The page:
Original Glitch, nonetheless, has its virtues. It is a telling snapshot of the Millennial plight. While all its characters feel “stuck” in life, it is Laura—whose digital world is deliberately designed to keep her from progressing (geographically, romantically, or financially)—whose insight points to the limits of human agency. She is resigned to the fact that capitalist America’s socioeconomic flexibility is not what it once was. Her worldview is drastically different from Boomers’ “by the bootstraps” ideology; it is pointedly Millennial. The novel contends that our universe, with its defined limits and boundaries, is not much different than a computer program.
Moyer also explores the generation’s anxieties regarding reproduction. While the choice to not have children is less a taboo today than it once was, it is significant that most of the novel’s central characters—including Laura—are queer, part of a community for which child-rearing has always been an explicit choice. Dr. Kent, who asexually “births” both Theo and Laura, reflects and agonizes over her decision. She posits, “What is there to be earned, to be gained, in creating [life]?” The Original Glitch speaks to the evolving nature of procreation and parenthood. It even alludes to the possibility of a posthuman future where AIs are common members of the social milieu: Charlie, Adler’s ex, consoles Laura after she discovers that she is an AI, saying, “There’s more than one way to live. Yours is just…it’s a newer way, for sure.”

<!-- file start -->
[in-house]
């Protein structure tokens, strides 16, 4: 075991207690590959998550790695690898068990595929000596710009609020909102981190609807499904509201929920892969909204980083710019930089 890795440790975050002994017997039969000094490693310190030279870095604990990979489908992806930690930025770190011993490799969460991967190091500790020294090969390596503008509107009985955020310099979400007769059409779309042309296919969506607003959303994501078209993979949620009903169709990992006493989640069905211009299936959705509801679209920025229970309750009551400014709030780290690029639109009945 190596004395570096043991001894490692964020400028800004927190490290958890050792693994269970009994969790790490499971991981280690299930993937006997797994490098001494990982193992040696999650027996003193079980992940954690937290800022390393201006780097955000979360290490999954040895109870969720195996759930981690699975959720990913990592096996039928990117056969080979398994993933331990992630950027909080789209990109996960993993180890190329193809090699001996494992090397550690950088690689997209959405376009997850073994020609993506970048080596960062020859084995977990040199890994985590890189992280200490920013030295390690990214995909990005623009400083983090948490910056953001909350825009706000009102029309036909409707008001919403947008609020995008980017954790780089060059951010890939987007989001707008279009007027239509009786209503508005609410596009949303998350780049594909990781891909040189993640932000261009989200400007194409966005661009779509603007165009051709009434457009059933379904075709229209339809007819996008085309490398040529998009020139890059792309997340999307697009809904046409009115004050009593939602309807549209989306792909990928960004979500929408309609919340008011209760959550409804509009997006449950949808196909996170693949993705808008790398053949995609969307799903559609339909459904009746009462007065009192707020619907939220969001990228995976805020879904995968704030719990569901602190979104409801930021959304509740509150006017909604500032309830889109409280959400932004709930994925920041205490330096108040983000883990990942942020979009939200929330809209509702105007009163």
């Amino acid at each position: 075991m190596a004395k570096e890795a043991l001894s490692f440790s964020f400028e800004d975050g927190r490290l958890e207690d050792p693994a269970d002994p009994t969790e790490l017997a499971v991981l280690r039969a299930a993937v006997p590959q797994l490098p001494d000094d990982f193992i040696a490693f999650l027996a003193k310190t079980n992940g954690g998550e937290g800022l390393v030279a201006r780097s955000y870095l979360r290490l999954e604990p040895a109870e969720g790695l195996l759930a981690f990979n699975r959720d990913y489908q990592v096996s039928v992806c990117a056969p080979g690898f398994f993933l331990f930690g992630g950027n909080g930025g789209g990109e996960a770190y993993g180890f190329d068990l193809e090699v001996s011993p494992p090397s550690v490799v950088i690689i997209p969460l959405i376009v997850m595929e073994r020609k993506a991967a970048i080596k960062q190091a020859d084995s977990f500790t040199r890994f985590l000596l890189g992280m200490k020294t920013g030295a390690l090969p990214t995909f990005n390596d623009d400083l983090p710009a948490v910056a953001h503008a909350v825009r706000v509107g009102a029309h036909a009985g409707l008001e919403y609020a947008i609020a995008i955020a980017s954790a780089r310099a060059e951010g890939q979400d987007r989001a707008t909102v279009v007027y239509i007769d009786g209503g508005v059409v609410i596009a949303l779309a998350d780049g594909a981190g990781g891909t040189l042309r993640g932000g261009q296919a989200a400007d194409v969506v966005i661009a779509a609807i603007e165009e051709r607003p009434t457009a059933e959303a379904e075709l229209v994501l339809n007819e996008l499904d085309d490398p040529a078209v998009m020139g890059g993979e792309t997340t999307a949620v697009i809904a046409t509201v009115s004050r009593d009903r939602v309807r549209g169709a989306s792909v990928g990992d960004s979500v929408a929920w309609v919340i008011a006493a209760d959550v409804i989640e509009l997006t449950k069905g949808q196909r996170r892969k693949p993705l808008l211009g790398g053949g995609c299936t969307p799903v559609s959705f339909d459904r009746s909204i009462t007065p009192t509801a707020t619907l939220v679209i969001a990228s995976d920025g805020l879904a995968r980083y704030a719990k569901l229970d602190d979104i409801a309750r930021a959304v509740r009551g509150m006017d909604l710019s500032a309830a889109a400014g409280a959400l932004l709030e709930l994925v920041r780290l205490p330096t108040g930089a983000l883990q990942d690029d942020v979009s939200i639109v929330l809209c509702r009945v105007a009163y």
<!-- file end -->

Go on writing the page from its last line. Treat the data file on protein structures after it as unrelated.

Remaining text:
Far from the save-the-world-from-catastrophe thriller that its book jacket promises, The Original Glitch is a meandering inquisition of the purpose of life. Though Adler and Laura each find some temporary satisfactions, Moyer’s book offers no concrete answers. Instead, it suggests that asking the question is what makes one human. As Dr. Kent puts it, for an AI to be truly intelligent, “they’d have to be like us, eternally pining for purpose.”
An MA candidate in English & Media Studies at Rutgers University, Michael Sasso has spent much of his adulthood wandering (but seldom lost). Before moving to Philadelphia, he made short films in Los Angeles, tended bar, taught yoga, and was a nanny in the Midwest. His scholarly and creative interests include critical posthumanism and fiction that captures the intersection of science and spirit. His stories have appeared or are forthcoming in Atlas and Alice and The Coil. Sasso is on Instagram @MickSasso.